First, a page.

IDDQ Mode: In this mode, the dynamic driver reference generator 116 is switched off and the level shifter 118 receives fixed inputs from the dynamic driver reference generator 116 as designed.

FIG. 4 illustrates a schematic diagram of the pre-driver 120, in accordance with an embodiment of the present subject matter. In said embodiment, the pre-driver 120 is implemented using 28 Å p-channel and n-channel transistors, namely, N2, N4, . . . , N26, N28. The source terminals of transistors N2, N4, N6, and N8 are connected to the VHIGH 202, while the source terminals of N26 and N28 are tied to the VMID 208. The VMID 208 is also applied at gates of N10, N16, N18, and N20. The gates of N22 and N24 are connected to the ground 206. The pre-driver 120 also includes two output nodes, namely OUTLL 402-1 and OUTRR 402-2.

In one embodiment, the pre-driver 120 is connected to the level shifter 118 and receives the level shifted signals 146. The pre-driver 120 also receives two dynamic driver reference signals the MIDML 144-1 and the MIDMR 144-2 from the dynamic driver receive generator 116. Accordingly, the pre-driver 120 generates two sets of complementary and differential pre-driver signals, namely the PLL 148-1, the PRR 148-2, the NLL 148-3, and the NRR 148-4, which are at the same common mode levels (CM3, CM4) as that of the PL 146-1, the PR 146-2, the NL 146-3, and the NR 146-4, respectively. In one example, the aspect ratio of the transistors N12 to N10 is 2:1. Similarly, the aspect ratio of the transistors N14 to N16 is 2:1.

The pre-driver 120 is configured to boost the gain of the level shifted signals 146 and to control rise and fall times at the gate terminals of the driver 112. Utilizing the signals from the level shifter 118 and utilizing similar architecture as the level shifter 118, the p-channel and n-channel transistors form parallel paths while deriving trigger signals from the conditioned data signals 142. This inherently increases the output drive and helps in positive feedback loop since the level shifted signals 146 have already set the node voltages to a particular level even before the conditioned signals 142 arrive.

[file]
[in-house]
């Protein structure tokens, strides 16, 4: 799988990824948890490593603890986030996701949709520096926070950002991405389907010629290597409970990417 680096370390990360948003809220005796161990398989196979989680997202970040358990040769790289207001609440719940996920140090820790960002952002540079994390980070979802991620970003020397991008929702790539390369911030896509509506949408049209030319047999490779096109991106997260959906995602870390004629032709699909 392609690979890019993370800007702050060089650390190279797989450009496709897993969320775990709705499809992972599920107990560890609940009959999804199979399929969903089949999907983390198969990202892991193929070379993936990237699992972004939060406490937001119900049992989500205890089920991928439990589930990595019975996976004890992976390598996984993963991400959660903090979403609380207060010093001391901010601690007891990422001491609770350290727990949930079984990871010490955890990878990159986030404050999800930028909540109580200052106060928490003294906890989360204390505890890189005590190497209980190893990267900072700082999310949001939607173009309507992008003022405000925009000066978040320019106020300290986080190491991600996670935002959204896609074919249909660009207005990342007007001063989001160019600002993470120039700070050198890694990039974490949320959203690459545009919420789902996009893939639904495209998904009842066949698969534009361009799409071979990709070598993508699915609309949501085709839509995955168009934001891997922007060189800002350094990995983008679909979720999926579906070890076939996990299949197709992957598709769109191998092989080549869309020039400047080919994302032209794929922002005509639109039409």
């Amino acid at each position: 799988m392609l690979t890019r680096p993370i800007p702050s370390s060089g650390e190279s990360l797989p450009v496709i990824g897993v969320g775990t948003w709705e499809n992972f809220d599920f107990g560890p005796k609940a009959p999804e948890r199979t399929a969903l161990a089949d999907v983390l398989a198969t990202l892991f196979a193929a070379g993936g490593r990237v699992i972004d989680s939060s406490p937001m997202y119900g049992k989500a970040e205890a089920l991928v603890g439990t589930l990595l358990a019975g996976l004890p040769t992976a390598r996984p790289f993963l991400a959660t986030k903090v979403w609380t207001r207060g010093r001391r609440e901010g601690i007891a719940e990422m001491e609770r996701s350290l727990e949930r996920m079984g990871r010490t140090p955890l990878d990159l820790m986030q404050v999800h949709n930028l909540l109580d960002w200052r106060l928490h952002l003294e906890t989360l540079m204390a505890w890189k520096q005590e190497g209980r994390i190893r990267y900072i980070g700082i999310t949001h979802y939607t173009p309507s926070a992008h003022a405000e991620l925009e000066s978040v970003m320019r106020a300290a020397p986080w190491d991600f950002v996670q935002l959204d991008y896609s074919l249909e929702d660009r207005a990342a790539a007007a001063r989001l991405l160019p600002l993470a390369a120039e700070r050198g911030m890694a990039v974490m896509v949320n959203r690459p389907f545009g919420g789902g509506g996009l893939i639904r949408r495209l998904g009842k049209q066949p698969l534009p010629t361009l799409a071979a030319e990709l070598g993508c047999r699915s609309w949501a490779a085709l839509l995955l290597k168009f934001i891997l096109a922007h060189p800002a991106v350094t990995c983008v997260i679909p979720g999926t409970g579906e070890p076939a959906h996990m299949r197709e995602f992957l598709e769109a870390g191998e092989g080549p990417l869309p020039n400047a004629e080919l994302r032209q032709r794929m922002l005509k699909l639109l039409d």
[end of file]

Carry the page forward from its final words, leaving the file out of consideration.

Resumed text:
In operation, when the NR 146-4 increases, the transistor N22 turns ON and the NLL 148-3 is pulled low towards the ground 206. Further, since the VMID 208 is applied at the gate of transistor N18, the output node OUTLL 402-1 is also pulled low to a constant level. Even though OUTLL 402-1 is connected to the drain of N12, the level of the OUTLL 402-1 does not contribute in changing the level of the PLL 148-1 down. Therefore, in one embodiment, the dynamic driver reference signal MIDML 144-1 modifies the pre-driver signal PLL 148-1 in accordance with variations in the cdata 142-1 and the cdata* 142-2, the level shifted signals 146, and the IO buffer supply voltage VHIGH 202.

FIGS. 5( a) and (b) illustrate circuit schematic diagram of the driver 112 included in the IO buffer 102, in accordance with an embodiment of the present subject matter. The driver 112, in one embodiment, is designed using thin oxide transistors, for example, 28 Angstrom n-channel and p-channel transistors T2, T4, . . . , T40. Even though the circuit schematic diagram has been implemented in both pull-up and pull-down paths, the description hereinafter is directed toward reducing the stress on the n-channel cascode transistors, T30 and T32 in an n-channel circuit 501-1. It will be understood that the description may be extended for reducing stress on the p-channel transistors like transistor T10 in a p-channel circuit 501-2.

In said embodiment, the transistors T2 and T4 receive the pre-driver signal PLL 148-1 from the pre-driver 120 and the transistor T8 receives, at its gate terminal, the level shifted signal PL 146-1 from the level shifter 118 at its gate terminal. This automatically skews the signals at the gates of the driver 112 thereby controlling the trigger for the IO pad 106 and hence controlling the slew of the output voltage. The drain terminals of transistors T2, T4, and T8 are tied to a common intermediate node to provide an intermediate signal at DRP 502. The intermediate signal at DRP 502 is an input to a first inverter stage, which is configured using transistors T14 and T16, to provide an inverted output at DRPO 504. The DRPO 504 is connected to a second inverter stage, which is configured using transistors T18 and T20, to yield a signal at DRPE 506 in phase with the signal at the DRP 502.